Preservation and Access: Humanities Collections and Reference Resources

Period of Performance

8/1/2013 - 7/31/2016

Funding Totals

$280,000.00 (approved)
$278,420.60 (awarded)

Biblical Hebrew and Aramaic Lexicon

FAIN: PW-51346-13

University of Texas, Austin (Austin, TX 78712-0100)
Jo Ann Hackett (Project Director: July 2012 to December 2016)

Development of an electronic Biblical Hebrew and Aramaic lexicon, based on a print dictionary published in 1907. The project would update entries, incorporating the past century's textual discovery and scholarship.

The project we propose under this grant involves the updating, expanding and making accessible of one of the primary English language resources for the study of the Hebrew Bible and its world. This project, the electronic Biblical Hebrew and Aramaic Lexicon, is based on the most widely-used and reliable dictionary for the study of Biblical Hebrew, the Hebrew and English Lexicon of the Old Testament of Francis Brown, S.R. Driver, and C.A. Briggs, which is now over one hundred years old. A century of discoveries and new analyses is missing from this essential reference, and yet nothing of comparable utility or reliability has appeared to replace it or fill in these gaps. Our project to update this dictionary and make it accessible as a freely-available online resource, with a print-on-demand option that is in wide use here at UT, is ready to move ahead, and with support from NEH, can become a reality in just a few years.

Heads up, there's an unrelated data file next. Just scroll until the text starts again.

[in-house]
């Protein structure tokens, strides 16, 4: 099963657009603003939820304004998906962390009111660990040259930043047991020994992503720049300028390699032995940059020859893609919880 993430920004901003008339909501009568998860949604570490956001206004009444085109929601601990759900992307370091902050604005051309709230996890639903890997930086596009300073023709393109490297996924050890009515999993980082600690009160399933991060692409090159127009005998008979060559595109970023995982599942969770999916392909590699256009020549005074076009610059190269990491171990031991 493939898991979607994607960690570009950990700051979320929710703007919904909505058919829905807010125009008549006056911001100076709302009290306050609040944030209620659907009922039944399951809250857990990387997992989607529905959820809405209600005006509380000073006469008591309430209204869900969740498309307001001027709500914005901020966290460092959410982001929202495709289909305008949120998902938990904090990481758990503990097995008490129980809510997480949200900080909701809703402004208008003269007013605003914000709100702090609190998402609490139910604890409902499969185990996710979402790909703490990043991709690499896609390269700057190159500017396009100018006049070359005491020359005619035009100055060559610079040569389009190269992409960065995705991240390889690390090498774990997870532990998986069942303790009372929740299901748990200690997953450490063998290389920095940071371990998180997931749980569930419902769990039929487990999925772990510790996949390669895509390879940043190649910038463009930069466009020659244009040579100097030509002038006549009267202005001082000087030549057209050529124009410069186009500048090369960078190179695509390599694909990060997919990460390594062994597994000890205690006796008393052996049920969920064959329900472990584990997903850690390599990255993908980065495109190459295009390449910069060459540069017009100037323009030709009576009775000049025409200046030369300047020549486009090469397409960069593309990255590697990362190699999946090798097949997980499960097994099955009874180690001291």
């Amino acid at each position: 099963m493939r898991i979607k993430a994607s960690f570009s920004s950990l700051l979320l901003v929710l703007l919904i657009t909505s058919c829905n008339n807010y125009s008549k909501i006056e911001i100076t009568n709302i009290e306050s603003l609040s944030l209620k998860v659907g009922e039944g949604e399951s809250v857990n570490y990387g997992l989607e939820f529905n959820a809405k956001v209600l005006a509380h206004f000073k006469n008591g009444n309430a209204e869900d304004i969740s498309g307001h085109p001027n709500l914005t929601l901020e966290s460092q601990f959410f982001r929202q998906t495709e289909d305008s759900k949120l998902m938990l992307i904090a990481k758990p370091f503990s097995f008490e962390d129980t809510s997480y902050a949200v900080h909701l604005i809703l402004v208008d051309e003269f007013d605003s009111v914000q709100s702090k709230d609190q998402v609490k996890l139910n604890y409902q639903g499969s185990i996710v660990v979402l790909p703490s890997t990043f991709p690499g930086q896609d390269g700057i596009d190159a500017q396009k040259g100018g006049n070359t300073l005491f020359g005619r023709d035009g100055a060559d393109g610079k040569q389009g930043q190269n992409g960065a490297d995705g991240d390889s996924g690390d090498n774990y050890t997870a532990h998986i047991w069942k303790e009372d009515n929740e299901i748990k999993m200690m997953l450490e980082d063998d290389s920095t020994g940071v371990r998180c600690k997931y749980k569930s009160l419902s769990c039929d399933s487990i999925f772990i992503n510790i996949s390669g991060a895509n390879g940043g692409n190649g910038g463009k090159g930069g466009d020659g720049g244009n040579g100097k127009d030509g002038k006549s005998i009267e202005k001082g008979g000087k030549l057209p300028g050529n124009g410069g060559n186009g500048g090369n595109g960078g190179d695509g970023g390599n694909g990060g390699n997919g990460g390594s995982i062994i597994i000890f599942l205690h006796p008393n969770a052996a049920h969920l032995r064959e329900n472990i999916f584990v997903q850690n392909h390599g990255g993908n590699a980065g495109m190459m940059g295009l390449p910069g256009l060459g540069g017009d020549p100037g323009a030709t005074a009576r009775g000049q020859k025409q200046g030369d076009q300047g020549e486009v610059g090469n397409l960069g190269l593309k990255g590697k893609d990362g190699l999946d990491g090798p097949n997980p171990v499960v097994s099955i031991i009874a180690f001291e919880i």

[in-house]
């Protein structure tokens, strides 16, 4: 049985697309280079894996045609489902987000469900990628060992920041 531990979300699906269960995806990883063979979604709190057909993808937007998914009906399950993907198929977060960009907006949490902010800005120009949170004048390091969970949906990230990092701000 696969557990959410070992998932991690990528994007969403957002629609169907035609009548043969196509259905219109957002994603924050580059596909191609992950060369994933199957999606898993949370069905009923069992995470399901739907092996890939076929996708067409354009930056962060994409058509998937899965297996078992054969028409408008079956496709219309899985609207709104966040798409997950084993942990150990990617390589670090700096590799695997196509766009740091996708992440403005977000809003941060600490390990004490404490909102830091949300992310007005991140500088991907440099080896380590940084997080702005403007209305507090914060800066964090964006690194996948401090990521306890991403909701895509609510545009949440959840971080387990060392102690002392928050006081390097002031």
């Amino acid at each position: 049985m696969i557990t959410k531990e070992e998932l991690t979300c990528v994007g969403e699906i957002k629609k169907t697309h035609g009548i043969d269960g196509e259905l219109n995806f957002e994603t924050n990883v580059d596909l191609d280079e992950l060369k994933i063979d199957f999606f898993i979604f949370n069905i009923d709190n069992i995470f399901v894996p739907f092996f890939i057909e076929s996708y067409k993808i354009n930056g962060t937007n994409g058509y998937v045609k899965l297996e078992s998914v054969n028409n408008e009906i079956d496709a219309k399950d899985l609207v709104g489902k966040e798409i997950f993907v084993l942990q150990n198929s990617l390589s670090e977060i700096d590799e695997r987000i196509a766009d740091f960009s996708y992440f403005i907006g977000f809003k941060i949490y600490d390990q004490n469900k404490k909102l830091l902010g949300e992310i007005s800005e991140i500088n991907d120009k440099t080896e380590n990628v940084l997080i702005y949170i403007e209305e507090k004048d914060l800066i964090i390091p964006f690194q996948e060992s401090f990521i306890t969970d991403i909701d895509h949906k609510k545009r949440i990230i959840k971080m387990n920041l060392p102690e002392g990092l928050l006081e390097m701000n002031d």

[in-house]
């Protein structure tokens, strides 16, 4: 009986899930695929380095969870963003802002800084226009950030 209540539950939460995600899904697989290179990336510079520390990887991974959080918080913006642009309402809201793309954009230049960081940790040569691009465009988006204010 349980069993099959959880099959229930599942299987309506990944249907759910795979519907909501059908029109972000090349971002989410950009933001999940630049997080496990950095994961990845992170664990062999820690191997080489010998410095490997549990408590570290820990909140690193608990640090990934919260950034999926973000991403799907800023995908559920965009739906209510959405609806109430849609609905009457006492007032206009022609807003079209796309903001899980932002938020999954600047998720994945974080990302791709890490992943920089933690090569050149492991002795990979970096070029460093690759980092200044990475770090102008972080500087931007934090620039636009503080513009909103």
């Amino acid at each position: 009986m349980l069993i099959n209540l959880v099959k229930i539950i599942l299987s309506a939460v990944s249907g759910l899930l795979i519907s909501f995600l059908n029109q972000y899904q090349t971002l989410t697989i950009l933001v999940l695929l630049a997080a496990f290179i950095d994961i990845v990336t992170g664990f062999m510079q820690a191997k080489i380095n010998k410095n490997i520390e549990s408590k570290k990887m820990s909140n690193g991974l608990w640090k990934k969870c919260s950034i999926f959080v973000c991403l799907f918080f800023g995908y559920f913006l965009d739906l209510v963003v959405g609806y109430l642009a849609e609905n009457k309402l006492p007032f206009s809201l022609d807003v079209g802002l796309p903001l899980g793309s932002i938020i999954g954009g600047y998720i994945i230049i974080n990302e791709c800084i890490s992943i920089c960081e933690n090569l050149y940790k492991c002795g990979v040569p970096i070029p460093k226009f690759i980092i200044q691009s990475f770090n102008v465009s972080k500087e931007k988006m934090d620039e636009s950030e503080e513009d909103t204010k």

Media Coverage

Brown-Driver-Briggs (Media Coverage)
Publication: Wikipedia
Date: 8/4/2015
Abstract: Reference to project on Wikipedia

Associated Products

A Compound Etymology for Biblical Hebrew zûlatî ‘except’ (Article)
Title: A Compound Etymology for Biblical Hebrew zûlatî ‘except’
Author: Aren Wilson-Wright
Author: John Huehnergard
Abstract: This paper suggests an alternative derivation for the Biblical Hebrew preposi- tion ??? ?? ??? ‘except’. It does not derive from an alleged verbal root ZWL, but is rather to be compared with Akkadian ša la and Aramaic di la with the same meaning and thus originates from the fusing of three elements: the West Semitic relative particle *du, the Semitic negative particle *la, and the pro- nominal morpheme *-ti. This derivation has better comparative Semitic sup- port than the traditional derivation; it also accounts for a large number of instances of the problematic hireq compaginis.
Year: 2014
Primary URL:
Access Model: Subscription
Format: Journal
Periodical Title: Hebrew Studies
Publisher: National Association of Professors of Hebrew

The Semitic Background of Arabic faqir ‘poor’ (Article)
Title: The Semitic Background of Arabic faqir ‘poor’
Author: John Huehnergard
Abstract: A recent Comparative Lexical Study of Qur?anic Arabic lists no Semitic cognates for faqir ‘poor’ and faqr ‘poverty.’ The Semitic root *p-q-r, however, is well attested, and its disparate meanings in other Semitic languages shed interesting light on its original semantic range in early Semitic, namely, ‘to want, be wanting,’ and on its later semantic development in Arabic and other languages. Related instances of the Semitic root *b-q-r are also considered, as are the phonological implications of the variation in the initial root consonant.
Year: 2014
Primary URL:
Primary URL Description: Book publisher
Access Model: Academic book publisher
Format: Other
Publisher: Harrassowitz Verlag